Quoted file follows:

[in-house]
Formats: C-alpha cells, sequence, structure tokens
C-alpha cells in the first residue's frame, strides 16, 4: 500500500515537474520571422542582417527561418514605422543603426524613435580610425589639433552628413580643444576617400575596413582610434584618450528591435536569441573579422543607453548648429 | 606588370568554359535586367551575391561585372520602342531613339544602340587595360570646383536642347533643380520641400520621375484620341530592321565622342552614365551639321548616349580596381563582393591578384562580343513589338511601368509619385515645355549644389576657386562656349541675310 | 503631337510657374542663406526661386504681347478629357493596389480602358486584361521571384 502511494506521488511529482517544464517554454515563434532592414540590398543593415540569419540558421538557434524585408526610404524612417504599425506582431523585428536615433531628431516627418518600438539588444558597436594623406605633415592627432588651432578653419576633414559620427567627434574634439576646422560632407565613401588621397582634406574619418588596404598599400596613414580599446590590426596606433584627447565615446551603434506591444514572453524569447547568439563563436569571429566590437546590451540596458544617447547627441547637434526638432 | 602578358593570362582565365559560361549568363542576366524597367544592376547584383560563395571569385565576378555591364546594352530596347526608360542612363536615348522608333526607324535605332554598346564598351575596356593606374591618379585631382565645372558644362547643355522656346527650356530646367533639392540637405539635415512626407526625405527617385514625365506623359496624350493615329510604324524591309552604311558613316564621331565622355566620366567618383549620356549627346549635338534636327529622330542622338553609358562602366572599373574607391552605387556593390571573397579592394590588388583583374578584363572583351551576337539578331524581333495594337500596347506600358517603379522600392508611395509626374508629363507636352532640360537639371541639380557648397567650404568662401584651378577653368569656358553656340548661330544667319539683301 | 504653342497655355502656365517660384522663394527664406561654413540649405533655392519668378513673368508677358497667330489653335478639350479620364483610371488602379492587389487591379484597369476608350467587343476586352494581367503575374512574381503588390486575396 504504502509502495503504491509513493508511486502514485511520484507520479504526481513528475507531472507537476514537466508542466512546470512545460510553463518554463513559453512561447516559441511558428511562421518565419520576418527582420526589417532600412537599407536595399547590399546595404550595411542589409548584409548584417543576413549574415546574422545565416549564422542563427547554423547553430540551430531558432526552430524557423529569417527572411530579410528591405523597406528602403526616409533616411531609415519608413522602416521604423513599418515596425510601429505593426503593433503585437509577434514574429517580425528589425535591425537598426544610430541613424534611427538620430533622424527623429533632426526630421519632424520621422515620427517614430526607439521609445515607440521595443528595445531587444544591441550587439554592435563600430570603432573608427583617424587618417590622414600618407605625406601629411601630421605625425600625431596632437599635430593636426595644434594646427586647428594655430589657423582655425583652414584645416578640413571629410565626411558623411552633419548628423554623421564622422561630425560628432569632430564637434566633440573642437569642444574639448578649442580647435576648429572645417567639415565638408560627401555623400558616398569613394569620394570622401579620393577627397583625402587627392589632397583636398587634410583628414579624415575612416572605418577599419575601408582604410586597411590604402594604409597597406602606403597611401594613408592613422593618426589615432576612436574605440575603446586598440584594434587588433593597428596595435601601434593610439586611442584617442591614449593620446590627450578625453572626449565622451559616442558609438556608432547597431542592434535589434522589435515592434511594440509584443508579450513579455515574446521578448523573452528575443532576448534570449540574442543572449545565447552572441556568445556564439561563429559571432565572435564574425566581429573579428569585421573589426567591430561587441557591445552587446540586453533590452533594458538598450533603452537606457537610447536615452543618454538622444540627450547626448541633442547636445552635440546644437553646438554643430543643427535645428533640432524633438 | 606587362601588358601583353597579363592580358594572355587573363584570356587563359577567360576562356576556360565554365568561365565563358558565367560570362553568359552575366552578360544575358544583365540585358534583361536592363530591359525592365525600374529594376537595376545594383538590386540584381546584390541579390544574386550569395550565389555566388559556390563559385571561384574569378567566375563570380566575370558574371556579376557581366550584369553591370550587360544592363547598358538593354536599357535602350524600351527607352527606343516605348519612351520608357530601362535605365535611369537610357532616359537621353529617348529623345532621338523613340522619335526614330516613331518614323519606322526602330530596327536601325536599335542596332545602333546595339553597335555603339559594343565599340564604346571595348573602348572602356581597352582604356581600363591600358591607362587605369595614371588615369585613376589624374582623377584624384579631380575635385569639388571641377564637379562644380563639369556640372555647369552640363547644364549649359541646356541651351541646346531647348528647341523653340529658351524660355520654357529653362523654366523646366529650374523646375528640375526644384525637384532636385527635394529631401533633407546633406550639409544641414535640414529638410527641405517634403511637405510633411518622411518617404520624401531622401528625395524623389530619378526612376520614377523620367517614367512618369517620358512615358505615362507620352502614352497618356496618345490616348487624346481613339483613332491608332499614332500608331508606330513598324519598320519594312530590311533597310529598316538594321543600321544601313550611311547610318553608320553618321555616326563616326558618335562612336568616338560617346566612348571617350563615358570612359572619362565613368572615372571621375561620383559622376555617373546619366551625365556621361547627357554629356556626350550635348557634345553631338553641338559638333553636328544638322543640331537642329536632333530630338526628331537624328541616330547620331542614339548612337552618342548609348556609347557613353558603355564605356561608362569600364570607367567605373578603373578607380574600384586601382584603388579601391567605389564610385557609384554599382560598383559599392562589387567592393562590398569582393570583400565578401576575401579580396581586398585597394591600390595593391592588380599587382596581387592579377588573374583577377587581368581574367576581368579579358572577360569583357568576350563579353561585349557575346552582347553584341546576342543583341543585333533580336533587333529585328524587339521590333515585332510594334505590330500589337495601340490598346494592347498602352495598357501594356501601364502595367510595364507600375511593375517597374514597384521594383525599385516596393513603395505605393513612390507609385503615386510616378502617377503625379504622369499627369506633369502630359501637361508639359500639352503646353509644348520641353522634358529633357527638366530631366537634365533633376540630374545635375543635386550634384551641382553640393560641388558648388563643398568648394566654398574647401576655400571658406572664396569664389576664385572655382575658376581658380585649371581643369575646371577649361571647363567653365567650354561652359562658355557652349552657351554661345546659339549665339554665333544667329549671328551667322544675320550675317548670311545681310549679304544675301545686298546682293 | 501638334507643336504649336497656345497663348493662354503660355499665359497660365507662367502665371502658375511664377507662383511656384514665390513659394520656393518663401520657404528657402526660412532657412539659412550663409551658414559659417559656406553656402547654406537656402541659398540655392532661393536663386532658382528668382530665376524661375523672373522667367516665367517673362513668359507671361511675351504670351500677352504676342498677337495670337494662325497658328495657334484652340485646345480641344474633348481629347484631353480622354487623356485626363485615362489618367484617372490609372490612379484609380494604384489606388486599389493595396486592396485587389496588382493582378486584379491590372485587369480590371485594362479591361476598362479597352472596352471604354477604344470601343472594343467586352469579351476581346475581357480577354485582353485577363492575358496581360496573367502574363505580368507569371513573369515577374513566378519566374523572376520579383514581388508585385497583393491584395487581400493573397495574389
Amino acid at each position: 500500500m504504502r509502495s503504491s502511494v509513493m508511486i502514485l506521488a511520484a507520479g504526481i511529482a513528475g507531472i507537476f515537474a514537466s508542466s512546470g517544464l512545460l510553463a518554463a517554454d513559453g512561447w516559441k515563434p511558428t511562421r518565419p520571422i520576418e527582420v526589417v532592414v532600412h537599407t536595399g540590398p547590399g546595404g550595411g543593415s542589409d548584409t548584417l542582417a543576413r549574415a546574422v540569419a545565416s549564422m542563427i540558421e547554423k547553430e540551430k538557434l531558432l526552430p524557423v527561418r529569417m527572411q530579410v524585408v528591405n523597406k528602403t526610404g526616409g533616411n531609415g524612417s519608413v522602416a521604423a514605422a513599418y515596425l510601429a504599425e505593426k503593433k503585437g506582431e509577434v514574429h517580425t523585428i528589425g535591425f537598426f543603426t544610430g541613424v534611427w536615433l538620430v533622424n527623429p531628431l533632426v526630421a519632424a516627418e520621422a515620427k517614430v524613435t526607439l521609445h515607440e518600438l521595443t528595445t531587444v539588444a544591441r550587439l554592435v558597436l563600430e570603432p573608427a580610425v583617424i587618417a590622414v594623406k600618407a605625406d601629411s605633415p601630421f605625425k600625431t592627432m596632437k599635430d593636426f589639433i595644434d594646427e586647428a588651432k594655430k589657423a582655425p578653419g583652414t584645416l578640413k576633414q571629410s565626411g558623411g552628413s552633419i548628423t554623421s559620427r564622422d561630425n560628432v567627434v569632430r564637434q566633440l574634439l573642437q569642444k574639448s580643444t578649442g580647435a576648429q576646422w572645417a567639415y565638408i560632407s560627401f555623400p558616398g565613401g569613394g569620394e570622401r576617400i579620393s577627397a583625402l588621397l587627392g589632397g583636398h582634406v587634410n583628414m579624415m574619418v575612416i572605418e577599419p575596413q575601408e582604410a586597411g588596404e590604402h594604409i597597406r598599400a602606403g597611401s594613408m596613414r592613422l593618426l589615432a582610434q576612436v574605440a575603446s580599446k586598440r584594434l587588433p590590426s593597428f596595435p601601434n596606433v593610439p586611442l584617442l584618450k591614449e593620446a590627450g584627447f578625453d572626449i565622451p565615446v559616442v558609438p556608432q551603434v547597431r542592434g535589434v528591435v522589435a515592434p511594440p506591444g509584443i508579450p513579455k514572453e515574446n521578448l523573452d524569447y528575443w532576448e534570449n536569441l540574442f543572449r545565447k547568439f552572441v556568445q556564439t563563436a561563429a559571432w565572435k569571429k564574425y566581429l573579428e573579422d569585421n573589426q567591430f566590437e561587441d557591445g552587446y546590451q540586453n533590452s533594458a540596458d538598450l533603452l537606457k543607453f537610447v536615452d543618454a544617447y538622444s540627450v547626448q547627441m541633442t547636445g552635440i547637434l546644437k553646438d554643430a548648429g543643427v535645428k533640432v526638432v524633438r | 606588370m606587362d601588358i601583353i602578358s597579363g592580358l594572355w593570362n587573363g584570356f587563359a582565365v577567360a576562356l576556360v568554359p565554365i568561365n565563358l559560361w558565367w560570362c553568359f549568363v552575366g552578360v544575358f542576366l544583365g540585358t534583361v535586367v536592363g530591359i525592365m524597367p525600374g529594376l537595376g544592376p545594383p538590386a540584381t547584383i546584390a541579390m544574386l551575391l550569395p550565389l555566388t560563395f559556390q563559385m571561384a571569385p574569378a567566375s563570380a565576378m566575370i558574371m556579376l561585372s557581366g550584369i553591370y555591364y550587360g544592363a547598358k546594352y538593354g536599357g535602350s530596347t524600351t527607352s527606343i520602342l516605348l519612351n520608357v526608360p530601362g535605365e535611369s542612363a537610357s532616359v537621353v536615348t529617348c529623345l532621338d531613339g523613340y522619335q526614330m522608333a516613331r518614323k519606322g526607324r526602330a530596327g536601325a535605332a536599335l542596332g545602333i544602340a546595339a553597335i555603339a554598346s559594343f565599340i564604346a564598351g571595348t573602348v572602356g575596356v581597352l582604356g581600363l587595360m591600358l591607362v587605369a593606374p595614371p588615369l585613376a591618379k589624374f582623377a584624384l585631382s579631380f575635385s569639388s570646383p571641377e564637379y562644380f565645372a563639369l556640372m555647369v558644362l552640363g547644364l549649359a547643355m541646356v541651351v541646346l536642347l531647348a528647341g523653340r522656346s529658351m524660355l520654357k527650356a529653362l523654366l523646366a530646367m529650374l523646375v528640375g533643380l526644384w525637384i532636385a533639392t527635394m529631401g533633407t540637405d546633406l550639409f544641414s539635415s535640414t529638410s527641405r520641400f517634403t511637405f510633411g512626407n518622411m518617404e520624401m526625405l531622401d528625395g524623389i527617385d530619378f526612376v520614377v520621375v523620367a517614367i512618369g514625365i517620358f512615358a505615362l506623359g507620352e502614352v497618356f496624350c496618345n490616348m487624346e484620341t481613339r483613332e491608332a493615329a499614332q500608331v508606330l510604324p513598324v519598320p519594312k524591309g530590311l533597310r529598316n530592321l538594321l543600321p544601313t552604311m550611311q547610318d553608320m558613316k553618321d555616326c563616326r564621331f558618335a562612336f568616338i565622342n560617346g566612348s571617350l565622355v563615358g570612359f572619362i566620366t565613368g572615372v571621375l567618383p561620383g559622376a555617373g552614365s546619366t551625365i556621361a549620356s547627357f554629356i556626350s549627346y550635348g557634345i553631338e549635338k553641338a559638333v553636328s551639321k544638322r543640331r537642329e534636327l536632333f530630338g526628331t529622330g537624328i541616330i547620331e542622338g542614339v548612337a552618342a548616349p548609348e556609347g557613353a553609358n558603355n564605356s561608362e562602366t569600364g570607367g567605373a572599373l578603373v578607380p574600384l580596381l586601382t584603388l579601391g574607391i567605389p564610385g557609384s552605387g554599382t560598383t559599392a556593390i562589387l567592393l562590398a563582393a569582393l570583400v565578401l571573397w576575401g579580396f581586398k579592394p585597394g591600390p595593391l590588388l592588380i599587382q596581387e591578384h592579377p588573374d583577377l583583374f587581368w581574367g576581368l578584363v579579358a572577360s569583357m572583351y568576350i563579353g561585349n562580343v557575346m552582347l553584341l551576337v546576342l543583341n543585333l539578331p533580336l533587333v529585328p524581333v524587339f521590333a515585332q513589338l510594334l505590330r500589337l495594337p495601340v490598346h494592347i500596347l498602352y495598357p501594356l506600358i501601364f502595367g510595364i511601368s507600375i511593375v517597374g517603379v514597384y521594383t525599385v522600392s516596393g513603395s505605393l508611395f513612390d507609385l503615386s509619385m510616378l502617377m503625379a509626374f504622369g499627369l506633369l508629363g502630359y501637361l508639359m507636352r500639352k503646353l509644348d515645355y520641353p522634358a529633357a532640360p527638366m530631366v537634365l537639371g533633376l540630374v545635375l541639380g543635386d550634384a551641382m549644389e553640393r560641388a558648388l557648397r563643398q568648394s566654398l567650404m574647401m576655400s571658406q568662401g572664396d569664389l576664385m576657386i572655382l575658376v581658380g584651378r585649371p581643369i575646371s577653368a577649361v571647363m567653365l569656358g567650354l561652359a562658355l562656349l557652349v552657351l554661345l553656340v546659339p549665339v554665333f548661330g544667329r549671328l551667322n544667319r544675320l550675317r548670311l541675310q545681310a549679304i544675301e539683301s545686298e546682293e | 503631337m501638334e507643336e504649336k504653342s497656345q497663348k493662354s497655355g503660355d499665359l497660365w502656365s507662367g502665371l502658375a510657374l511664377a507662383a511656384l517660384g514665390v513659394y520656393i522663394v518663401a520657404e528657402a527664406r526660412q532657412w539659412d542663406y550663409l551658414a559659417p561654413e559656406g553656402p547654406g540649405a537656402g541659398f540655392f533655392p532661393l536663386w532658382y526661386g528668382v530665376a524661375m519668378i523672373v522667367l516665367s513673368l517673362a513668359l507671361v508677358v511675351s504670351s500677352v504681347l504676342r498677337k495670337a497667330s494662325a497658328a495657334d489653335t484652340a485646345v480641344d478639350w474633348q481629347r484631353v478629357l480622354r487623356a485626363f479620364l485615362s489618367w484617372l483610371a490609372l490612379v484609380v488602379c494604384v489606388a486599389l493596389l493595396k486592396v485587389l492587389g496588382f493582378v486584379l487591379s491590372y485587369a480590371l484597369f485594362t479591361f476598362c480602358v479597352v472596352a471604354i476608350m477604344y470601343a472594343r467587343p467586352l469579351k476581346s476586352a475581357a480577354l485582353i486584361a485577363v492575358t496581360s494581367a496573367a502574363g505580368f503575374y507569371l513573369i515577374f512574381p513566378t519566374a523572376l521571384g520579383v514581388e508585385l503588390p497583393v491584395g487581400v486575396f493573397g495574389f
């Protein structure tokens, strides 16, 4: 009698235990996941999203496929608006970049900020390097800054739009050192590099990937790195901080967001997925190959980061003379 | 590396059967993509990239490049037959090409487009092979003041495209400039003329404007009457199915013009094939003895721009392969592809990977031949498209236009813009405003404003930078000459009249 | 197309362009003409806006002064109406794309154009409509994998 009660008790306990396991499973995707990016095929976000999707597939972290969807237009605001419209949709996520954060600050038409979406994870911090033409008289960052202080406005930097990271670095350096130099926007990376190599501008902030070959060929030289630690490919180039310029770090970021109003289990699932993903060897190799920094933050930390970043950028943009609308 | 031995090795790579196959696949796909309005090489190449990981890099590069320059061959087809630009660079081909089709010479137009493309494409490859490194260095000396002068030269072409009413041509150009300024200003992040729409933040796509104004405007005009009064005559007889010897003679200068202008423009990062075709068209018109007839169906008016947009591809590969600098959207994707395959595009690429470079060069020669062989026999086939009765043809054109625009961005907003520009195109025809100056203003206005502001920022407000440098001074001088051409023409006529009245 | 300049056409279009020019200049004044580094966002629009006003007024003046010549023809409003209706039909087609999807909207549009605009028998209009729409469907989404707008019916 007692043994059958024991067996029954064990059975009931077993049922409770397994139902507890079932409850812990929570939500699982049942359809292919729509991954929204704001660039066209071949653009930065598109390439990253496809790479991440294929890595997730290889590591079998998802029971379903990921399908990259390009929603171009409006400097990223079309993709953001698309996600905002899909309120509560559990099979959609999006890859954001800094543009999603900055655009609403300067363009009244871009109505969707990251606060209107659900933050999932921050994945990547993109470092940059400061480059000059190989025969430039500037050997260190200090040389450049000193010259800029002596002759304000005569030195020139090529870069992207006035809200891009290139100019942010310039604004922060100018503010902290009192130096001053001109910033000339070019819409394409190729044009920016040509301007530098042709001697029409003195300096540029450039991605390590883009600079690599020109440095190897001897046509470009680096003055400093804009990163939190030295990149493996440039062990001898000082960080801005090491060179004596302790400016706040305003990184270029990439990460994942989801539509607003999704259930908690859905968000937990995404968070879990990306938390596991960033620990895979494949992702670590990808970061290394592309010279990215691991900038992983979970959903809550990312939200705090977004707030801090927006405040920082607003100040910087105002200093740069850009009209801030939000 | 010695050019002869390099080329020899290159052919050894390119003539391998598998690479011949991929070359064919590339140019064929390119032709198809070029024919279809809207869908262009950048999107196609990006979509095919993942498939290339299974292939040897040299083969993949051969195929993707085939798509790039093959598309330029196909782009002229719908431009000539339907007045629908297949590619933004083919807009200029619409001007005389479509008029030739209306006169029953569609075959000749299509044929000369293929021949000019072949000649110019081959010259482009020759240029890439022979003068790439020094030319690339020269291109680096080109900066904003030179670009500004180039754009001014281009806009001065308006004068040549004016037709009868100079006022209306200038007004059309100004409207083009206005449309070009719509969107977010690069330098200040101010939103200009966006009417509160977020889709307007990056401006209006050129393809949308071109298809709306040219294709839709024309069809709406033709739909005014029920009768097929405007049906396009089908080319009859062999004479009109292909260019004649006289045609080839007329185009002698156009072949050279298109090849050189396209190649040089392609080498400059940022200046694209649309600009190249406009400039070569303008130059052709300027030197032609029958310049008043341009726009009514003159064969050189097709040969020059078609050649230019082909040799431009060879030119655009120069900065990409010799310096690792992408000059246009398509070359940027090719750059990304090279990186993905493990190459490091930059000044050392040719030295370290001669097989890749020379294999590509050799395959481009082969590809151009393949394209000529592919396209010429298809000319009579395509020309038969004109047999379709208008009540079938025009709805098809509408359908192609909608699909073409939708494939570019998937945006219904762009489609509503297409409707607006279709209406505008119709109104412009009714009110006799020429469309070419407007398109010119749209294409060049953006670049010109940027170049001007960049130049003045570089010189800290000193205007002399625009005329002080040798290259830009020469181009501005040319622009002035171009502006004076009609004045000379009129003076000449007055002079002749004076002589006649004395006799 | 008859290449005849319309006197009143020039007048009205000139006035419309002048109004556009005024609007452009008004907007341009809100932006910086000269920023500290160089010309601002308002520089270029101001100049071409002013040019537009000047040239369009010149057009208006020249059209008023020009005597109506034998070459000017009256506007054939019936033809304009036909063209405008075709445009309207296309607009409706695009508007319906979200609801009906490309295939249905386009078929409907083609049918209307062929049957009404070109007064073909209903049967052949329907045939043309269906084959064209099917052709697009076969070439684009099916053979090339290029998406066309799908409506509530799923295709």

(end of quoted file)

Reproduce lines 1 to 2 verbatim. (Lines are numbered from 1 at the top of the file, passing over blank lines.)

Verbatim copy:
[in-house]
Formats: C-alpha cells, sequence, structure tokens